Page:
I remember that day, August 15, 1486, I think. Our tinctus taxus--our "venomous" or "tinctured" yew--dining table, bathed in morning sun and a family happiness that I then thought merely a ceaseless condition of life. It was massive, seamlessly carved of a single great tree trunk, with ivory inlay wrought down three of its legs with scenes from Our Lord's Life and the Lives of Saints Peter and Paul. On one dark leg He was transforming the wedding water into black chianti. Behind Him stood the bride and groom. I remember being beneath the table and making a small prayer that when my wedding moment came, I'd be happy as this yew maiden.
On another of the table's legs Peter and Paul bent stiffly together over the Host and Chalice of His Blood. On a third leg Peter and Paul again, this time in their agonies of martyrdom. The rough-hewn fisherman hung on his upside-down crucifix, and Paul's bald, intellectual's head waited on the headsman's block, which bore the initials SPQR.
"Nero martyred Peter and Paul on Vatican Hill," Papa'd told me. "That's why it became the Capitol of the World. Peter was buried, where Saint Peter's Basilica now stands, right under the altar. Paul's there, too."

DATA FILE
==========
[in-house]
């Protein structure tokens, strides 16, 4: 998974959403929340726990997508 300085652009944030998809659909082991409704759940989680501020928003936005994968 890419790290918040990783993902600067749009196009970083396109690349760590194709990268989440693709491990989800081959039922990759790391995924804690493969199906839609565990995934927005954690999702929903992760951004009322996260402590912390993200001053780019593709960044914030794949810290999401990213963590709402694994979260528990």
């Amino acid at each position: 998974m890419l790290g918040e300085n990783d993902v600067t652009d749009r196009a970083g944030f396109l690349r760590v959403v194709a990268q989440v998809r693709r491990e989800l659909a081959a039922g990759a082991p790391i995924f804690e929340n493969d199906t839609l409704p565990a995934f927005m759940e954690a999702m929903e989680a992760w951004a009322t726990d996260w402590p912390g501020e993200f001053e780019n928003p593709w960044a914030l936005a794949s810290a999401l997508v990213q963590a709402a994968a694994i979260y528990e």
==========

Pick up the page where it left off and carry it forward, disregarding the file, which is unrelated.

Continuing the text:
The fourth leg, I don't remember, something maybe of the Magdalen. The table's top was heavy with a real-life feast. Golden goblets of Tuscan red wine and Venetian glass goblets of golden, sweet sauterne from France, golden apples of the Hesperides, the yellow noodles of China mixed with tomatoes of Sicily on Chinese crockery, bursting-sweet Moroccan figs, a German-style goose, a Friulian piglet as stuffed with truffle as any piglet might wish in her piggy vision of Heaven--and pies, savory and honeyed. Our new flatware bore the Borgia crest, even on the forks that backward priests condemn as tiny imitations of Satan's torturing trident, all in gold. I remember my father, fifty-three years old at that time, thick, but with a younger man's presence and not yet fat. His chest, head and legs were bare. All he wore was a short pantaloon, a common outfit when at home, and an incongruous pair of silken red socks, held up by red leather garters. He was seated at the table. To me he loomed a continent of lovely skin, forests of dark, curly hair, a chest like the Rus steppe, his hands--one bearing a ruby ring that would've fit me as a bracelet--as fine as mistletoe sprigs.